Credit Scores and Why You May Not Have One
So, you want to buy a house, car, boat, or some other item that requires monthly payments. One of the first actions a lender will take will be to pull your credit report and look at your FICO credit score. Your approval and terms of the loan depend heavily on these numbers.
What if you don’t have a credit score?!?
Not having a credit score is not the end of the world, and about 50 million people fall into this category. There are several reasons why you may not have one.
- You are young. Jennifer just graduated from college. She has no credit cards and her car loan is in her parents’ name. She does not have a credit file, so she has no credit score.
- You have always paid in cash. David subscribes to the policy that if you cannot pay for it, you don’t need it. He has always paid cash for his cars, he rents an apartment, and he doesn’t use credit cards. The bureaus would have no record of David, and he would not have a credit score.
- You paid off all your loans last year. This is frustrating but true. If you have paid off your car, house, and credit cards and live a life of no debt (sigh, you are so fortunate), then your credit report would not be updated with any new information. Because of this, you may no longer have a credit score.
- You are dead. Ok, I added this one to see if you were paying attention. However, sometimes a creditor will report you as deceased, and this wipes out your credit score. This can happen in situations where a person is an authorized user, or co-borrower with another person, and the other person on the account dies. The creditor may report to the bureaus that the owner of the account is deceased. As a result, you would show as deceased, and you would not have a credit score.
If you are one of the millions of people who do not have a credit score, there are steps you can take to build your credit file which will generate a score.
Open a credit card. This is a great way to begin building your credit. By opening a credit card and using it monthly, the creditor will report this usage to the bureaus. They will start a credit file on you and collect your payment habits. After about 6 months, there will be enough information available to generate a credit score for you.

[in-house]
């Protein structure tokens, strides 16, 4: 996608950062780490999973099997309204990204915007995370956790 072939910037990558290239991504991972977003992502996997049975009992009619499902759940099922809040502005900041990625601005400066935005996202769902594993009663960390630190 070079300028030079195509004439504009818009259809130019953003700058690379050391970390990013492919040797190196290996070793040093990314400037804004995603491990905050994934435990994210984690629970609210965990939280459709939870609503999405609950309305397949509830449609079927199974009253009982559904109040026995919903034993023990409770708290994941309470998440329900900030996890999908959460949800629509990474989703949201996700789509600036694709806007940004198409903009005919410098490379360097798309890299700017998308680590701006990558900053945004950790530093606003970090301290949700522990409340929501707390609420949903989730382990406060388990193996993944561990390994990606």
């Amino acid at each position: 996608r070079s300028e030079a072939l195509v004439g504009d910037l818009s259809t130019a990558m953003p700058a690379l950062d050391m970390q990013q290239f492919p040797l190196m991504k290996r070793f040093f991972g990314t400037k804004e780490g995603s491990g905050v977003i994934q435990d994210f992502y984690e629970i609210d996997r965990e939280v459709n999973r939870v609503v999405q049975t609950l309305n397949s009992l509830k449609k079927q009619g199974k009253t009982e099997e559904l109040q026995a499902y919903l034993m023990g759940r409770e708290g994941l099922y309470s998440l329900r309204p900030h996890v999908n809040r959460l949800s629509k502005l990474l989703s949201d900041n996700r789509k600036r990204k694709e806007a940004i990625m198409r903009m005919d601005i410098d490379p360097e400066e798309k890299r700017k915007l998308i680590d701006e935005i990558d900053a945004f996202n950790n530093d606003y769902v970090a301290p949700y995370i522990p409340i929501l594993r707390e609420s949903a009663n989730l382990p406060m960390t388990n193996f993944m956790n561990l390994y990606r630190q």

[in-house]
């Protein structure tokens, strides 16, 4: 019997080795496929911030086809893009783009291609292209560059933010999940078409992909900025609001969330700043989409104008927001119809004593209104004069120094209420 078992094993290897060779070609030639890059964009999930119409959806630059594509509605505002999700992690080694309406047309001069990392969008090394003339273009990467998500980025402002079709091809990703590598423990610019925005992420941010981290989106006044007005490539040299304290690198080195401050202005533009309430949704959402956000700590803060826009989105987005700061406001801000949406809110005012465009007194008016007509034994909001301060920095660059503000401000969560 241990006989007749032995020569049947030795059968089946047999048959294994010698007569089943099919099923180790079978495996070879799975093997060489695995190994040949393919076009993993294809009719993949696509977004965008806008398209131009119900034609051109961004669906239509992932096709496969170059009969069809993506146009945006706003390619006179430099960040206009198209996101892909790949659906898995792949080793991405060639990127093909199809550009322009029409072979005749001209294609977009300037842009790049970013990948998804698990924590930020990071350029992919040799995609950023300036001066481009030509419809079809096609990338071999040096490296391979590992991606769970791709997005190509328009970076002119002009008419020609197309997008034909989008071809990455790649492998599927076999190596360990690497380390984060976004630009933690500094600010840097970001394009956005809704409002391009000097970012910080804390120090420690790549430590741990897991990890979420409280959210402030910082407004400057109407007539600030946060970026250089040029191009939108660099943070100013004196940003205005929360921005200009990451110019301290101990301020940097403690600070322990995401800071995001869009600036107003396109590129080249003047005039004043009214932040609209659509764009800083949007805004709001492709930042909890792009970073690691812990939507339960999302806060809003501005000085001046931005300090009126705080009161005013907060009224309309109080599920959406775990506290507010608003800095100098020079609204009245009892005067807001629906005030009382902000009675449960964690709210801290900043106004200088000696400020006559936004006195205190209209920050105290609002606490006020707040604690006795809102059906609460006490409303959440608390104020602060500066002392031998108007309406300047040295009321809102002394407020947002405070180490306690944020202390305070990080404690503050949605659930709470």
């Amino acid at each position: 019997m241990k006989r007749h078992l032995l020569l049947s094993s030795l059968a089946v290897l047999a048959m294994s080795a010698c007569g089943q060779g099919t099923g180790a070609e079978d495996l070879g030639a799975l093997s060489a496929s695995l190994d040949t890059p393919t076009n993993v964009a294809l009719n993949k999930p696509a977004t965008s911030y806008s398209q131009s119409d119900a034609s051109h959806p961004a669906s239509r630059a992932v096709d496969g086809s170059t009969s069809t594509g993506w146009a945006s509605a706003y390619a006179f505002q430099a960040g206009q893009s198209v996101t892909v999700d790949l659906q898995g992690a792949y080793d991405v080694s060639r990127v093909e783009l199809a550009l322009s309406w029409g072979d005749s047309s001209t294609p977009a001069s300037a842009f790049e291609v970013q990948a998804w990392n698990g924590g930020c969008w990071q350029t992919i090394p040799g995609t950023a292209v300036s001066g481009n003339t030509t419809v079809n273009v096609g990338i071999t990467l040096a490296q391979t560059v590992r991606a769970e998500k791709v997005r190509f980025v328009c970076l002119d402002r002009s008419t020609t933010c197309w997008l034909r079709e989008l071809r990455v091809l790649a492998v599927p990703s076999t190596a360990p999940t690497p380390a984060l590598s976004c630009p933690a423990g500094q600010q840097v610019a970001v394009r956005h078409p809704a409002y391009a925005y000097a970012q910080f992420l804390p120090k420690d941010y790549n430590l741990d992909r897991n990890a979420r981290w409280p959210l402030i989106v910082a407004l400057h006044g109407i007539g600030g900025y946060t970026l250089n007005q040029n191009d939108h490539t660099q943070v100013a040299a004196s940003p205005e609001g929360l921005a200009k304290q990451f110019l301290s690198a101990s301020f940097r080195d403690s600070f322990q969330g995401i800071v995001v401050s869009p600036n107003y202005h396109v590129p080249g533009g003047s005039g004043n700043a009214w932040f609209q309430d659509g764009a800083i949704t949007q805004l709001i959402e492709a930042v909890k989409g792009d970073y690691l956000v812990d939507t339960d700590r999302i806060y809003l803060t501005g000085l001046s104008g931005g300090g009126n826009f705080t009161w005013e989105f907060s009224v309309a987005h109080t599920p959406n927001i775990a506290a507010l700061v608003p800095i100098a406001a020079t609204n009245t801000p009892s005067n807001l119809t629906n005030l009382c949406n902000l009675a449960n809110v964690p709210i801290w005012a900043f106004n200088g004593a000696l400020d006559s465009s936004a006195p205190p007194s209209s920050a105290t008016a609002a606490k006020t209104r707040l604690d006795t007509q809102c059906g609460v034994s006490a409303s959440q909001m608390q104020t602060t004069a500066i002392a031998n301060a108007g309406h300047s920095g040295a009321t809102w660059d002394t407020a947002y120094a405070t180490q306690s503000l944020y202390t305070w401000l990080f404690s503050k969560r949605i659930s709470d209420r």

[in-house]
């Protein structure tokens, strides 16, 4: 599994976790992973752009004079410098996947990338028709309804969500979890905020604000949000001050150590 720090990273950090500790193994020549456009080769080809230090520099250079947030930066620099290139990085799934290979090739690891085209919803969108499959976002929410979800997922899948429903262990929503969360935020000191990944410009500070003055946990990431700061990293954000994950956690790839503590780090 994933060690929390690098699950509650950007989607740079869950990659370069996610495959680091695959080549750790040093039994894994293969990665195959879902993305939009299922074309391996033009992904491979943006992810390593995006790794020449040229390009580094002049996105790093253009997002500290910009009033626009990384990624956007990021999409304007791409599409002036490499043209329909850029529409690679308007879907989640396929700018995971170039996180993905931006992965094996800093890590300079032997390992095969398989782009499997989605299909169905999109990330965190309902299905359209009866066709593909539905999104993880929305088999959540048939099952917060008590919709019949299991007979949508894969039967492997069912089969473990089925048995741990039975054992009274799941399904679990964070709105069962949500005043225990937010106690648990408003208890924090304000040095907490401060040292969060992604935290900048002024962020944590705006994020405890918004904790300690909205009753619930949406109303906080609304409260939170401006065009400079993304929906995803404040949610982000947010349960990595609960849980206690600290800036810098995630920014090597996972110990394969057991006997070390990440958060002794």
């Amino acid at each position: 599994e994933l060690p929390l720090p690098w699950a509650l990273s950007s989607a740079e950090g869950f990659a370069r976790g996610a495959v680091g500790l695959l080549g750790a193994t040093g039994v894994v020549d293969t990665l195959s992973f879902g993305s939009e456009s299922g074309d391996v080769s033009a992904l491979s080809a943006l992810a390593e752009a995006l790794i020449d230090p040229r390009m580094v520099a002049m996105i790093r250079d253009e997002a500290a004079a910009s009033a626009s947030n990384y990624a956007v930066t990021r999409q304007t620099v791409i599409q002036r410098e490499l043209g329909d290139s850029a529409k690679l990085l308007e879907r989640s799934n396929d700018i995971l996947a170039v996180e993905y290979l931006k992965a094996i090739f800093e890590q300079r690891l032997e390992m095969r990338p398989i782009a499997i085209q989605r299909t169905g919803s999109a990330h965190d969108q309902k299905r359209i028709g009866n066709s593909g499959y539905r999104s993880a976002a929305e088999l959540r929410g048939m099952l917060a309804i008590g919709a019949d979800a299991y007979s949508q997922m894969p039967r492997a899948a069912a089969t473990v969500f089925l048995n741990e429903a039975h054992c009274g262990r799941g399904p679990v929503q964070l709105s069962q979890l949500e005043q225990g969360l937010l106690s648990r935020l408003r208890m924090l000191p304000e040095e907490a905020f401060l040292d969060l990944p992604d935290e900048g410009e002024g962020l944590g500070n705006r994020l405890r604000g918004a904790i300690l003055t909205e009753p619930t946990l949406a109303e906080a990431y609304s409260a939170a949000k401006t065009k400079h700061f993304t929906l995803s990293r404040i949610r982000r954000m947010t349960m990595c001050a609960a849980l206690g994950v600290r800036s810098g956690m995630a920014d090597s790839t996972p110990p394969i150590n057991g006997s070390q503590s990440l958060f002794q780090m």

Be an authorized user. Your parents, spouse, siblings, or friends can add you to one or more of their accounts as an authorized user. This allows you to take advantage of the credit history that they have built up on the account. An authorized user status will help generate a credit score faster than opening a credit card on your own. HOWEVER; make sure that the account is in good standing (no late pays, balance is low), or the resulting credit score will not be great.
Break out the unused credit cards. If you are debt-free, you can still use your credit cards every month or so and pay the balance off at the end of the month. In order to have a credit score, you must have one credit line that has updated within the last 6 months. This works even if you pay off the balance every month. So, charging dinner or a tank of gas every now and then will keep your score active and alive.
Go nationwide. Small community banks and credit unions may not report to all 3 credit bureaus. If you already have credit, do a little research on your creditors to see if they report to the bureaus. If not, then your credit line with them is not helping to build your credit score.
Check your credit. Pull your credit report at www.annualcreditreport.com to see what is showing up on your report, and if there are any errors. If an item is reporting incorrectly, or you are showing as deceased, get that corrected immediately.
Making sure you have a credit score takes a little effort. However, by taking these actions into consideration and implementing them into your financial life, you will be on your way to a great credit score!